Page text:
Energy customers to get price hike warningsSuppliers to give 30 days notice of price rises
30 September 2010
Following a year-long Which? campaign, Ofgem has announced that energy suppliers will soon be made to give their customers advance warning of energy price rises.
Energy suppliers don’t currently have to inform customers of price rises until up to 65 days after changing the tariff. Over the last year Which? has repeatedly called for advance warnings to become mandatory and today energy regulator Ofgem has declared that it will change the rules so that customers get 30 days notice.
Which? chief executive Peter Vicary-Smith said: ‘This is a long overdue victory for consumers and leaves energy suppliers under no illusions that the game is up for telling customers about price hikes after they’ve happened.
‘Warning consumers in advance will give them the chance to look at alternative tariffs and switch suppliers before price increases start to hit them in the pocket.’
When will the rules change?
The new rules won't come in to force immediately. Ofgem is required to consult on these proposals before energy suppliers’ licences can be modified, and the proposals can be blocked if the majority of energy suppliers object.
However, Ofgem has warned that if this happens it has the power to refer these companies to the Competition Commission.
This follows an announcement last week by secretary of state for energy Chris Huhne, who said that if energy suppliers tried to block these changes, he would use his powers to force them through.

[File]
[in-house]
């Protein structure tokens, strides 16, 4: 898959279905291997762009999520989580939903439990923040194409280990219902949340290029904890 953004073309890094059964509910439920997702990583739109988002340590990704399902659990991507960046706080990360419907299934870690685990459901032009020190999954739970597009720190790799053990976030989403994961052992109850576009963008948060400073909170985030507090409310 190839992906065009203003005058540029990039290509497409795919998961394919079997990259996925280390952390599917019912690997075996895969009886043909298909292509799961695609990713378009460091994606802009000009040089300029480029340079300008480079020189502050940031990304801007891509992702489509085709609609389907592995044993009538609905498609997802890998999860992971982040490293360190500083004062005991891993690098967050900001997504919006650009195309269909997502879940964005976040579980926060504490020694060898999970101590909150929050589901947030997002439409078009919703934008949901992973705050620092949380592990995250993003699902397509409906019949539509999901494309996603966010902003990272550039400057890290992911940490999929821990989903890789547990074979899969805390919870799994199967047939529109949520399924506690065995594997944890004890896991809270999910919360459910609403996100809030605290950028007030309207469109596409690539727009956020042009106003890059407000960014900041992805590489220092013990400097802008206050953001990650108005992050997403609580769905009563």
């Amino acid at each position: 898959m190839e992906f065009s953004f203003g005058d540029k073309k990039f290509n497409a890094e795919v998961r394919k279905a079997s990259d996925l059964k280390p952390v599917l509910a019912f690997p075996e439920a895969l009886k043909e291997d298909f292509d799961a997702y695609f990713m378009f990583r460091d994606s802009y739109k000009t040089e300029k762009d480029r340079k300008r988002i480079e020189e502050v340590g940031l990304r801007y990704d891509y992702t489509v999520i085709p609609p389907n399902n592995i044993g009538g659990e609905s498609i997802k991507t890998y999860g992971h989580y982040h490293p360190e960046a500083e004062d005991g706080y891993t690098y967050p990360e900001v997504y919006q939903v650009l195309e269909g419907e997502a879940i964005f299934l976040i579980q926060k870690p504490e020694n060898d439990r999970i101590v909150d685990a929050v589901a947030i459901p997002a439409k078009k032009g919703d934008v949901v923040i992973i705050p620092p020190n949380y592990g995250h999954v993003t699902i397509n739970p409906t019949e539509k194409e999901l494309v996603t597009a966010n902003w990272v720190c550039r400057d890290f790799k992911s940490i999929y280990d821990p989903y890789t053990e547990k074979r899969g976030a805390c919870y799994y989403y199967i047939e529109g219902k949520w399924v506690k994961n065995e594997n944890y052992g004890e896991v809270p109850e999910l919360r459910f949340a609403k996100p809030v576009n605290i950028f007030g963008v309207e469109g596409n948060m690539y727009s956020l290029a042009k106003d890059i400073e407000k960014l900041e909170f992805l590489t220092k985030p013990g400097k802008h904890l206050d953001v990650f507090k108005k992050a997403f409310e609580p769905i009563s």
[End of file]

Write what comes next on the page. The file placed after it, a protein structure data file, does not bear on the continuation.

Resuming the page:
A better deal for consumers
There’s still plenty of work to be done with energy bills, in order to make sure people are getting a good deal, and Which? will continue to campaign on behalf of consumers.
Peter Vicary-Smith added: ‘The Government can go further by using the upcoming Energy Bill to introduce mandatory minimum standards for tariffs so that consumers can be confident that they are getting the best deal for their energy.’
The minimum standards that Which? would like to see introduced for energy tariffs include no hidden charges, itemised summary boxes on bills, price guarantees and new version guarantees. For more information on these, check out our energy campaigns page, or to see how much money you could save by switching energy tariffs, visit Which? Switch.
Want to have your say on this issue? Join in the debate at Which? conversation.
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You can compare prices and switch to a new gas and electricity supplier on Which? Switch. Customers who have changed saved an average of £237 a year.